For additional information on how to keep your financial information as secure as possible — whether in a hotel room, at home or elsewhere — please read this comprehensive article pertaining to Identity Theft and Credit Card Fraud: What You Can Do and How to Reduce Your Risk.

By all means, please feel free to share your essential hotel room safety tips as well.

Photograph ©2015 by Brian Cohen.

8 thoughts on “12 Essential Hotel Room Safety Tips”

  1. Henry Stine says:

    On my way to Bangkok, I was subjected to a weather delay in New York. I stayed at the JFK Hilton. When I tried to leave my room on the 6th floor, the door would not open. I called the front desk and received an immediate response from the manager and 3 maintenance men. They were unable to open the electronic lock. They made a new key card to no avail. Fortunately, there was a connecting door. They extricated me thru the adjoining, occupied, room.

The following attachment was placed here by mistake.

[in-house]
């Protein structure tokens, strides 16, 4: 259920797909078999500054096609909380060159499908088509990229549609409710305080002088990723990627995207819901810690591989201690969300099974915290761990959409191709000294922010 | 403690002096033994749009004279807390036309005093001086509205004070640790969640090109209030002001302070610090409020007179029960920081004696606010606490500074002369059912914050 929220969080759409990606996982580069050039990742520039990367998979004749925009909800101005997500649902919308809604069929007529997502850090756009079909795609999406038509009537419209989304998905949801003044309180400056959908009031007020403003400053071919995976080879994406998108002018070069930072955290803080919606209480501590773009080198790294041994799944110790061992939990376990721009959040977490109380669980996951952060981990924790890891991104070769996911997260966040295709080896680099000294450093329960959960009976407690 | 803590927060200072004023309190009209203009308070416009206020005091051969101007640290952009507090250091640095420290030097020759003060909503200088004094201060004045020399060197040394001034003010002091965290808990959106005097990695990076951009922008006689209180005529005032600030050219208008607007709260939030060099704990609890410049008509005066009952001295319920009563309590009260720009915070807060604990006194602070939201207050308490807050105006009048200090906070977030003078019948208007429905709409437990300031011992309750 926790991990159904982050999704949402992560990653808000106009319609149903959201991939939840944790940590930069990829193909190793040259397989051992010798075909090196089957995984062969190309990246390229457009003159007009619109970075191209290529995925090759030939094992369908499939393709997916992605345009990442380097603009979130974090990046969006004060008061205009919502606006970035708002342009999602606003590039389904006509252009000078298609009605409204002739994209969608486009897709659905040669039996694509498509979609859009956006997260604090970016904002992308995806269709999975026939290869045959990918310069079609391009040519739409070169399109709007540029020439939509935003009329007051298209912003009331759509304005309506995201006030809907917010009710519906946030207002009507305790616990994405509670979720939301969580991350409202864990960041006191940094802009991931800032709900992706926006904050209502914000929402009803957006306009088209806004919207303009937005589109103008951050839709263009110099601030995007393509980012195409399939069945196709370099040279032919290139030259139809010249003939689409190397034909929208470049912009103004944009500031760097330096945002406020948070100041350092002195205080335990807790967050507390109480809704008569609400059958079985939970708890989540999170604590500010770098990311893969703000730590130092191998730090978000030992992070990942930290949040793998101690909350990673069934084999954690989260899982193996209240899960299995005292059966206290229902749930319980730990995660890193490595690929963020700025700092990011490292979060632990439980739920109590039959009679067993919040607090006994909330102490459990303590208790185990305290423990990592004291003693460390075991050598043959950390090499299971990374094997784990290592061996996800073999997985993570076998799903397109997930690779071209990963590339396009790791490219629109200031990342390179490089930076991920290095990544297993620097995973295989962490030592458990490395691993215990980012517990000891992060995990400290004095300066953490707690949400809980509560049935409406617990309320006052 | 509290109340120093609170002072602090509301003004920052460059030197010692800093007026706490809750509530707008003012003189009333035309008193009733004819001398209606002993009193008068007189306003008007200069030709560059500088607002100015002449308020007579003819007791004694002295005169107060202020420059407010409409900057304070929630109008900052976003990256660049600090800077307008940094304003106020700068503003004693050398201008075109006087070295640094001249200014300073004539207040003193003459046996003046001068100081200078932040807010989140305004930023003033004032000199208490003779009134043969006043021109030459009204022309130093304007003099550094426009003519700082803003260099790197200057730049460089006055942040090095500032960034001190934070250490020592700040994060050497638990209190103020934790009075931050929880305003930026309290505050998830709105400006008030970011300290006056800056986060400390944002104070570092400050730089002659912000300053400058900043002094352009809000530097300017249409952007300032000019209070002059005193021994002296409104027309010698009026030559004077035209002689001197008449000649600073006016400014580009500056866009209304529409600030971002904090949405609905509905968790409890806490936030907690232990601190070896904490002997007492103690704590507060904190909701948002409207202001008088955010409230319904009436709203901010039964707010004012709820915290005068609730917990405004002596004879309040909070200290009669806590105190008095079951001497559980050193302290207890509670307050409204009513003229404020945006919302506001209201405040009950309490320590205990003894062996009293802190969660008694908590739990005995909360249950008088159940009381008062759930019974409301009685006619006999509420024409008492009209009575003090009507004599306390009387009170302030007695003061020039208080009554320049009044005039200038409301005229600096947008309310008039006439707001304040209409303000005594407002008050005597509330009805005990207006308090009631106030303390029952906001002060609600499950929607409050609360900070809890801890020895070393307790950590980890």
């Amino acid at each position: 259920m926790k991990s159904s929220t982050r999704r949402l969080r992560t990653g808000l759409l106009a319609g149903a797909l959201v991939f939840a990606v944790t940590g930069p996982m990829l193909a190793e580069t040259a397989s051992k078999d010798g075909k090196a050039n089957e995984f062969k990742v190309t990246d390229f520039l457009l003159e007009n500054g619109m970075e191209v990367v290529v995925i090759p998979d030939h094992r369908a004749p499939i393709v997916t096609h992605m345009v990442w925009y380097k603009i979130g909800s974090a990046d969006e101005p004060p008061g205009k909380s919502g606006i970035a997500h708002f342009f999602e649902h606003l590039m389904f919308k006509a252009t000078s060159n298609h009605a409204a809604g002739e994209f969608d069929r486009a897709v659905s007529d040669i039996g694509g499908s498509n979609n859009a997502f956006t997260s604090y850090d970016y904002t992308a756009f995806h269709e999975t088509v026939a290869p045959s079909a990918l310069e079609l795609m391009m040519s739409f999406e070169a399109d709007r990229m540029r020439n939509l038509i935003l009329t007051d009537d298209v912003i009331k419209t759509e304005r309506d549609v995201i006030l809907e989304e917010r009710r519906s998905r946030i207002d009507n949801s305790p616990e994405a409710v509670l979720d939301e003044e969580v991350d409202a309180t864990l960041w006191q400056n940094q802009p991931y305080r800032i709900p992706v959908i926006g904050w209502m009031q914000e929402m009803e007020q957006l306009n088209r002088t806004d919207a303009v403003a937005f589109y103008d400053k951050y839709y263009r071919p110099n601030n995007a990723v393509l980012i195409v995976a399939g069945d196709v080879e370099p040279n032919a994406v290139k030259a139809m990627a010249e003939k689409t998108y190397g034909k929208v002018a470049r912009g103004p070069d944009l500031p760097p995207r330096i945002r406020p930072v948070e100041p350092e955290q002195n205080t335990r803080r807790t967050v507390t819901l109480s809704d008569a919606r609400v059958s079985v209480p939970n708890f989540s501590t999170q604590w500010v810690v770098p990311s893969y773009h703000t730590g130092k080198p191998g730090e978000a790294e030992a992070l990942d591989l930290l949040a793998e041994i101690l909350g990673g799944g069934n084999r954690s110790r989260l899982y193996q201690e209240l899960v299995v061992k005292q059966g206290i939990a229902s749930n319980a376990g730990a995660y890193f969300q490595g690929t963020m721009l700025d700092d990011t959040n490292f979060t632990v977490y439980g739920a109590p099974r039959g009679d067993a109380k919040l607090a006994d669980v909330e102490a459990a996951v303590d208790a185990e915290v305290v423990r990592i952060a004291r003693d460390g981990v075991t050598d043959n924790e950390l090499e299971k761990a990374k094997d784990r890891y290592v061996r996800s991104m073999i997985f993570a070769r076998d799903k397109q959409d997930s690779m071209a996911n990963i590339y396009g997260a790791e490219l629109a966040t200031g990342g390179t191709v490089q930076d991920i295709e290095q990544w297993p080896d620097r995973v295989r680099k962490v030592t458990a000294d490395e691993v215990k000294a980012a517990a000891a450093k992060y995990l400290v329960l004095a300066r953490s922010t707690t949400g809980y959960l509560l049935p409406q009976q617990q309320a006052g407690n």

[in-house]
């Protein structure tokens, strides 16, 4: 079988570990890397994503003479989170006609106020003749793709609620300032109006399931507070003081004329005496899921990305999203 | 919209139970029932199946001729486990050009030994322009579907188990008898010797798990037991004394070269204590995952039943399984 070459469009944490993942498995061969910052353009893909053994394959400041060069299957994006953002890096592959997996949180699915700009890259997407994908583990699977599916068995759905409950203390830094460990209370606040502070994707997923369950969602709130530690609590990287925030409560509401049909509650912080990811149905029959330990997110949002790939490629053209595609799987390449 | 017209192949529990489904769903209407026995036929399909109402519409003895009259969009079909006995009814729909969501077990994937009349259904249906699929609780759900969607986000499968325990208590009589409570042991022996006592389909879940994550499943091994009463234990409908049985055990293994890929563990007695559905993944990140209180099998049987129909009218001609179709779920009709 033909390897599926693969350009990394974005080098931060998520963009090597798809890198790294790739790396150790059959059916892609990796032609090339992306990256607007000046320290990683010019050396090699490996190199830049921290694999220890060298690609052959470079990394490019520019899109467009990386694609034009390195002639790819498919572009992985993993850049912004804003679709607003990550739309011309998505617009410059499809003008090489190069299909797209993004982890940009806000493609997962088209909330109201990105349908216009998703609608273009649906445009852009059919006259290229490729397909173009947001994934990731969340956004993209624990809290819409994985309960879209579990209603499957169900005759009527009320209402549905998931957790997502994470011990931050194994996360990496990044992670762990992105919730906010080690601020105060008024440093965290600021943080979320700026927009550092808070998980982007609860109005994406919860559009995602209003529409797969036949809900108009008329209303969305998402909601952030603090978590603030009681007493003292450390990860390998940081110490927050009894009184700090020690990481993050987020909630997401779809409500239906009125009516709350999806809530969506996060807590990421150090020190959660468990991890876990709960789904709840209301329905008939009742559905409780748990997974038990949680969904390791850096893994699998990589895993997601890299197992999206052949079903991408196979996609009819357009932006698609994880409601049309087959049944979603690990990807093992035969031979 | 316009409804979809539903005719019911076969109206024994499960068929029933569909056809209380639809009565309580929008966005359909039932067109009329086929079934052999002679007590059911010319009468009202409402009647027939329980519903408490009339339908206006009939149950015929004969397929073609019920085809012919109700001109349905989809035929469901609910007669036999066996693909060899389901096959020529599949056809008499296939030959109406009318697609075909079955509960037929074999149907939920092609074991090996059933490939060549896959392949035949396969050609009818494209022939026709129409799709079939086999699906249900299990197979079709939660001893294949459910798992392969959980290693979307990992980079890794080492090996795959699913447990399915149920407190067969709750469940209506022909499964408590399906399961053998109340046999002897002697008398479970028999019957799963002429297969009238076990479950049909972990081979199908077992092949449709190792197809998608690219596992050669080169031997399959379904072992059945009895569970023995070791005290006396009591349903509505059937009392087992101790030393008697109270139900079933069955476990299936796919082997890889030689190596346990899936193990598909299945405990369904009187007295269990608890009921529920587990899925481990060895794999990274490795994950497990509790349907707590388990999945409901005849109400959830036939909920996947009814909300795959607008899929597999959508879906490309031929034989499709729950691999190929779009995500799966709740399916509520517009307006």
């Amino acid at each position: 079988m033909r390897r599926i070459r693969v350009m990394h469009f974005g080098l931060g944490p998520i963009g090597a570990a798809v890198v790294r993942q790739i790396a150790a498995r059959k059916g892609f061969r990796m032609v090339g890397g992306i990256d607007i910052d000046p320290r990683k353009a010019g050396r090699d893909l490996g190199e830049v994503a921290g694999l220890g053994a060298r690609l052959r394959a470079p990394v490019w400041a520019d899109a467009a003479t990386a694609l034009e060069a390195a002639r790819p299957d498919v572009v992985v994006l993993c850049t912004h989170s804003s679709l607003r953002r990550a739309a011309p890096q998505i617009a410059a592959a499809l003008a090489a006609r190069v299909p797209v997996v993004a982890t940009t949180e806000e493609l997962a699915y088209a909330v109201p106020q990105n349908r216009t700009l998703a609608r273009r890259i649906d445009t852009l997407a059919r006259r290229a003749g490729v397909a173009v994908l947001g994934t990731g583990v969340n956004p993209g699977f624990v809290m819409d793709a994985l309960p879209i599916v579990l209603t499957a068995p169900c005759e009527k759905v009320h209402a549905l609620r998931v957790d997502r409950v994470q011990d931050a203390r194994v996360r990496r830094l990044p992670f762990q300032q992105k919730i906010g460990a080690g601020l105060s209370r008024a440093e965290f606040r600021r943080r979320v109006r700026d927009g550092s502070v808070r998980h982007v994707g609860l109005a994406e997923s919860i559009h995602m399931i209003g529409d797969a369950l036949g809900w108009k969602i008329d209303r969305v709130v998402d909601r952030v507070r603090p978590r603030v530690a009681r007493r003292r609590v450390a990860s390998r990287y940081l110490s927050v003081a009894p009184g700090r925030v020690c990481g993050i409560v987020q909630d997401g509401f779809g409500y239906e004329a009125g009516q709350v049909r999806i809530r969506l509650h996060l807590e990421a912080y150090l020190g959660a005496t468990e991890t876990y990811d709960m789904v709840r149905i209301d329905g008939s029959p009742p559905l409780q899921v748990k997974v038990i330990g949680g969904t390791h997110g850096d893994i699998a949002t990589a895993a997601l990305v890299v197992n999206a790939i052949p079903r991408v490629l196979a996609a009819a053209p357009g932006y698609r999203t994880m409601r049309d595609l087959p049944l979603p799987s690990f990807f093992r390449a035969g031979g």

Henry Stine

    1. Brian Cohen says:

      Now that is a bizarre story which has never happened to me.

      Thank you for sharing that unusual experience, Henry Stine.

  2. Nick says:

    #7….American Airlines does not tell it’s employees to do this. Where does this come from?

  3. Stephen Marinelli says:

    Remember your room number when leaving the room. Do not take the key envelope with the room number with you. If you loose the key card, you will loose only the key card and not inform the thief which room to loot.

    1. Brian Cohen says:

      Good advice, Stephen Marinelli. I usually keep the key card separate in my pocket because I dislike carrying around that otherwise useless envelope…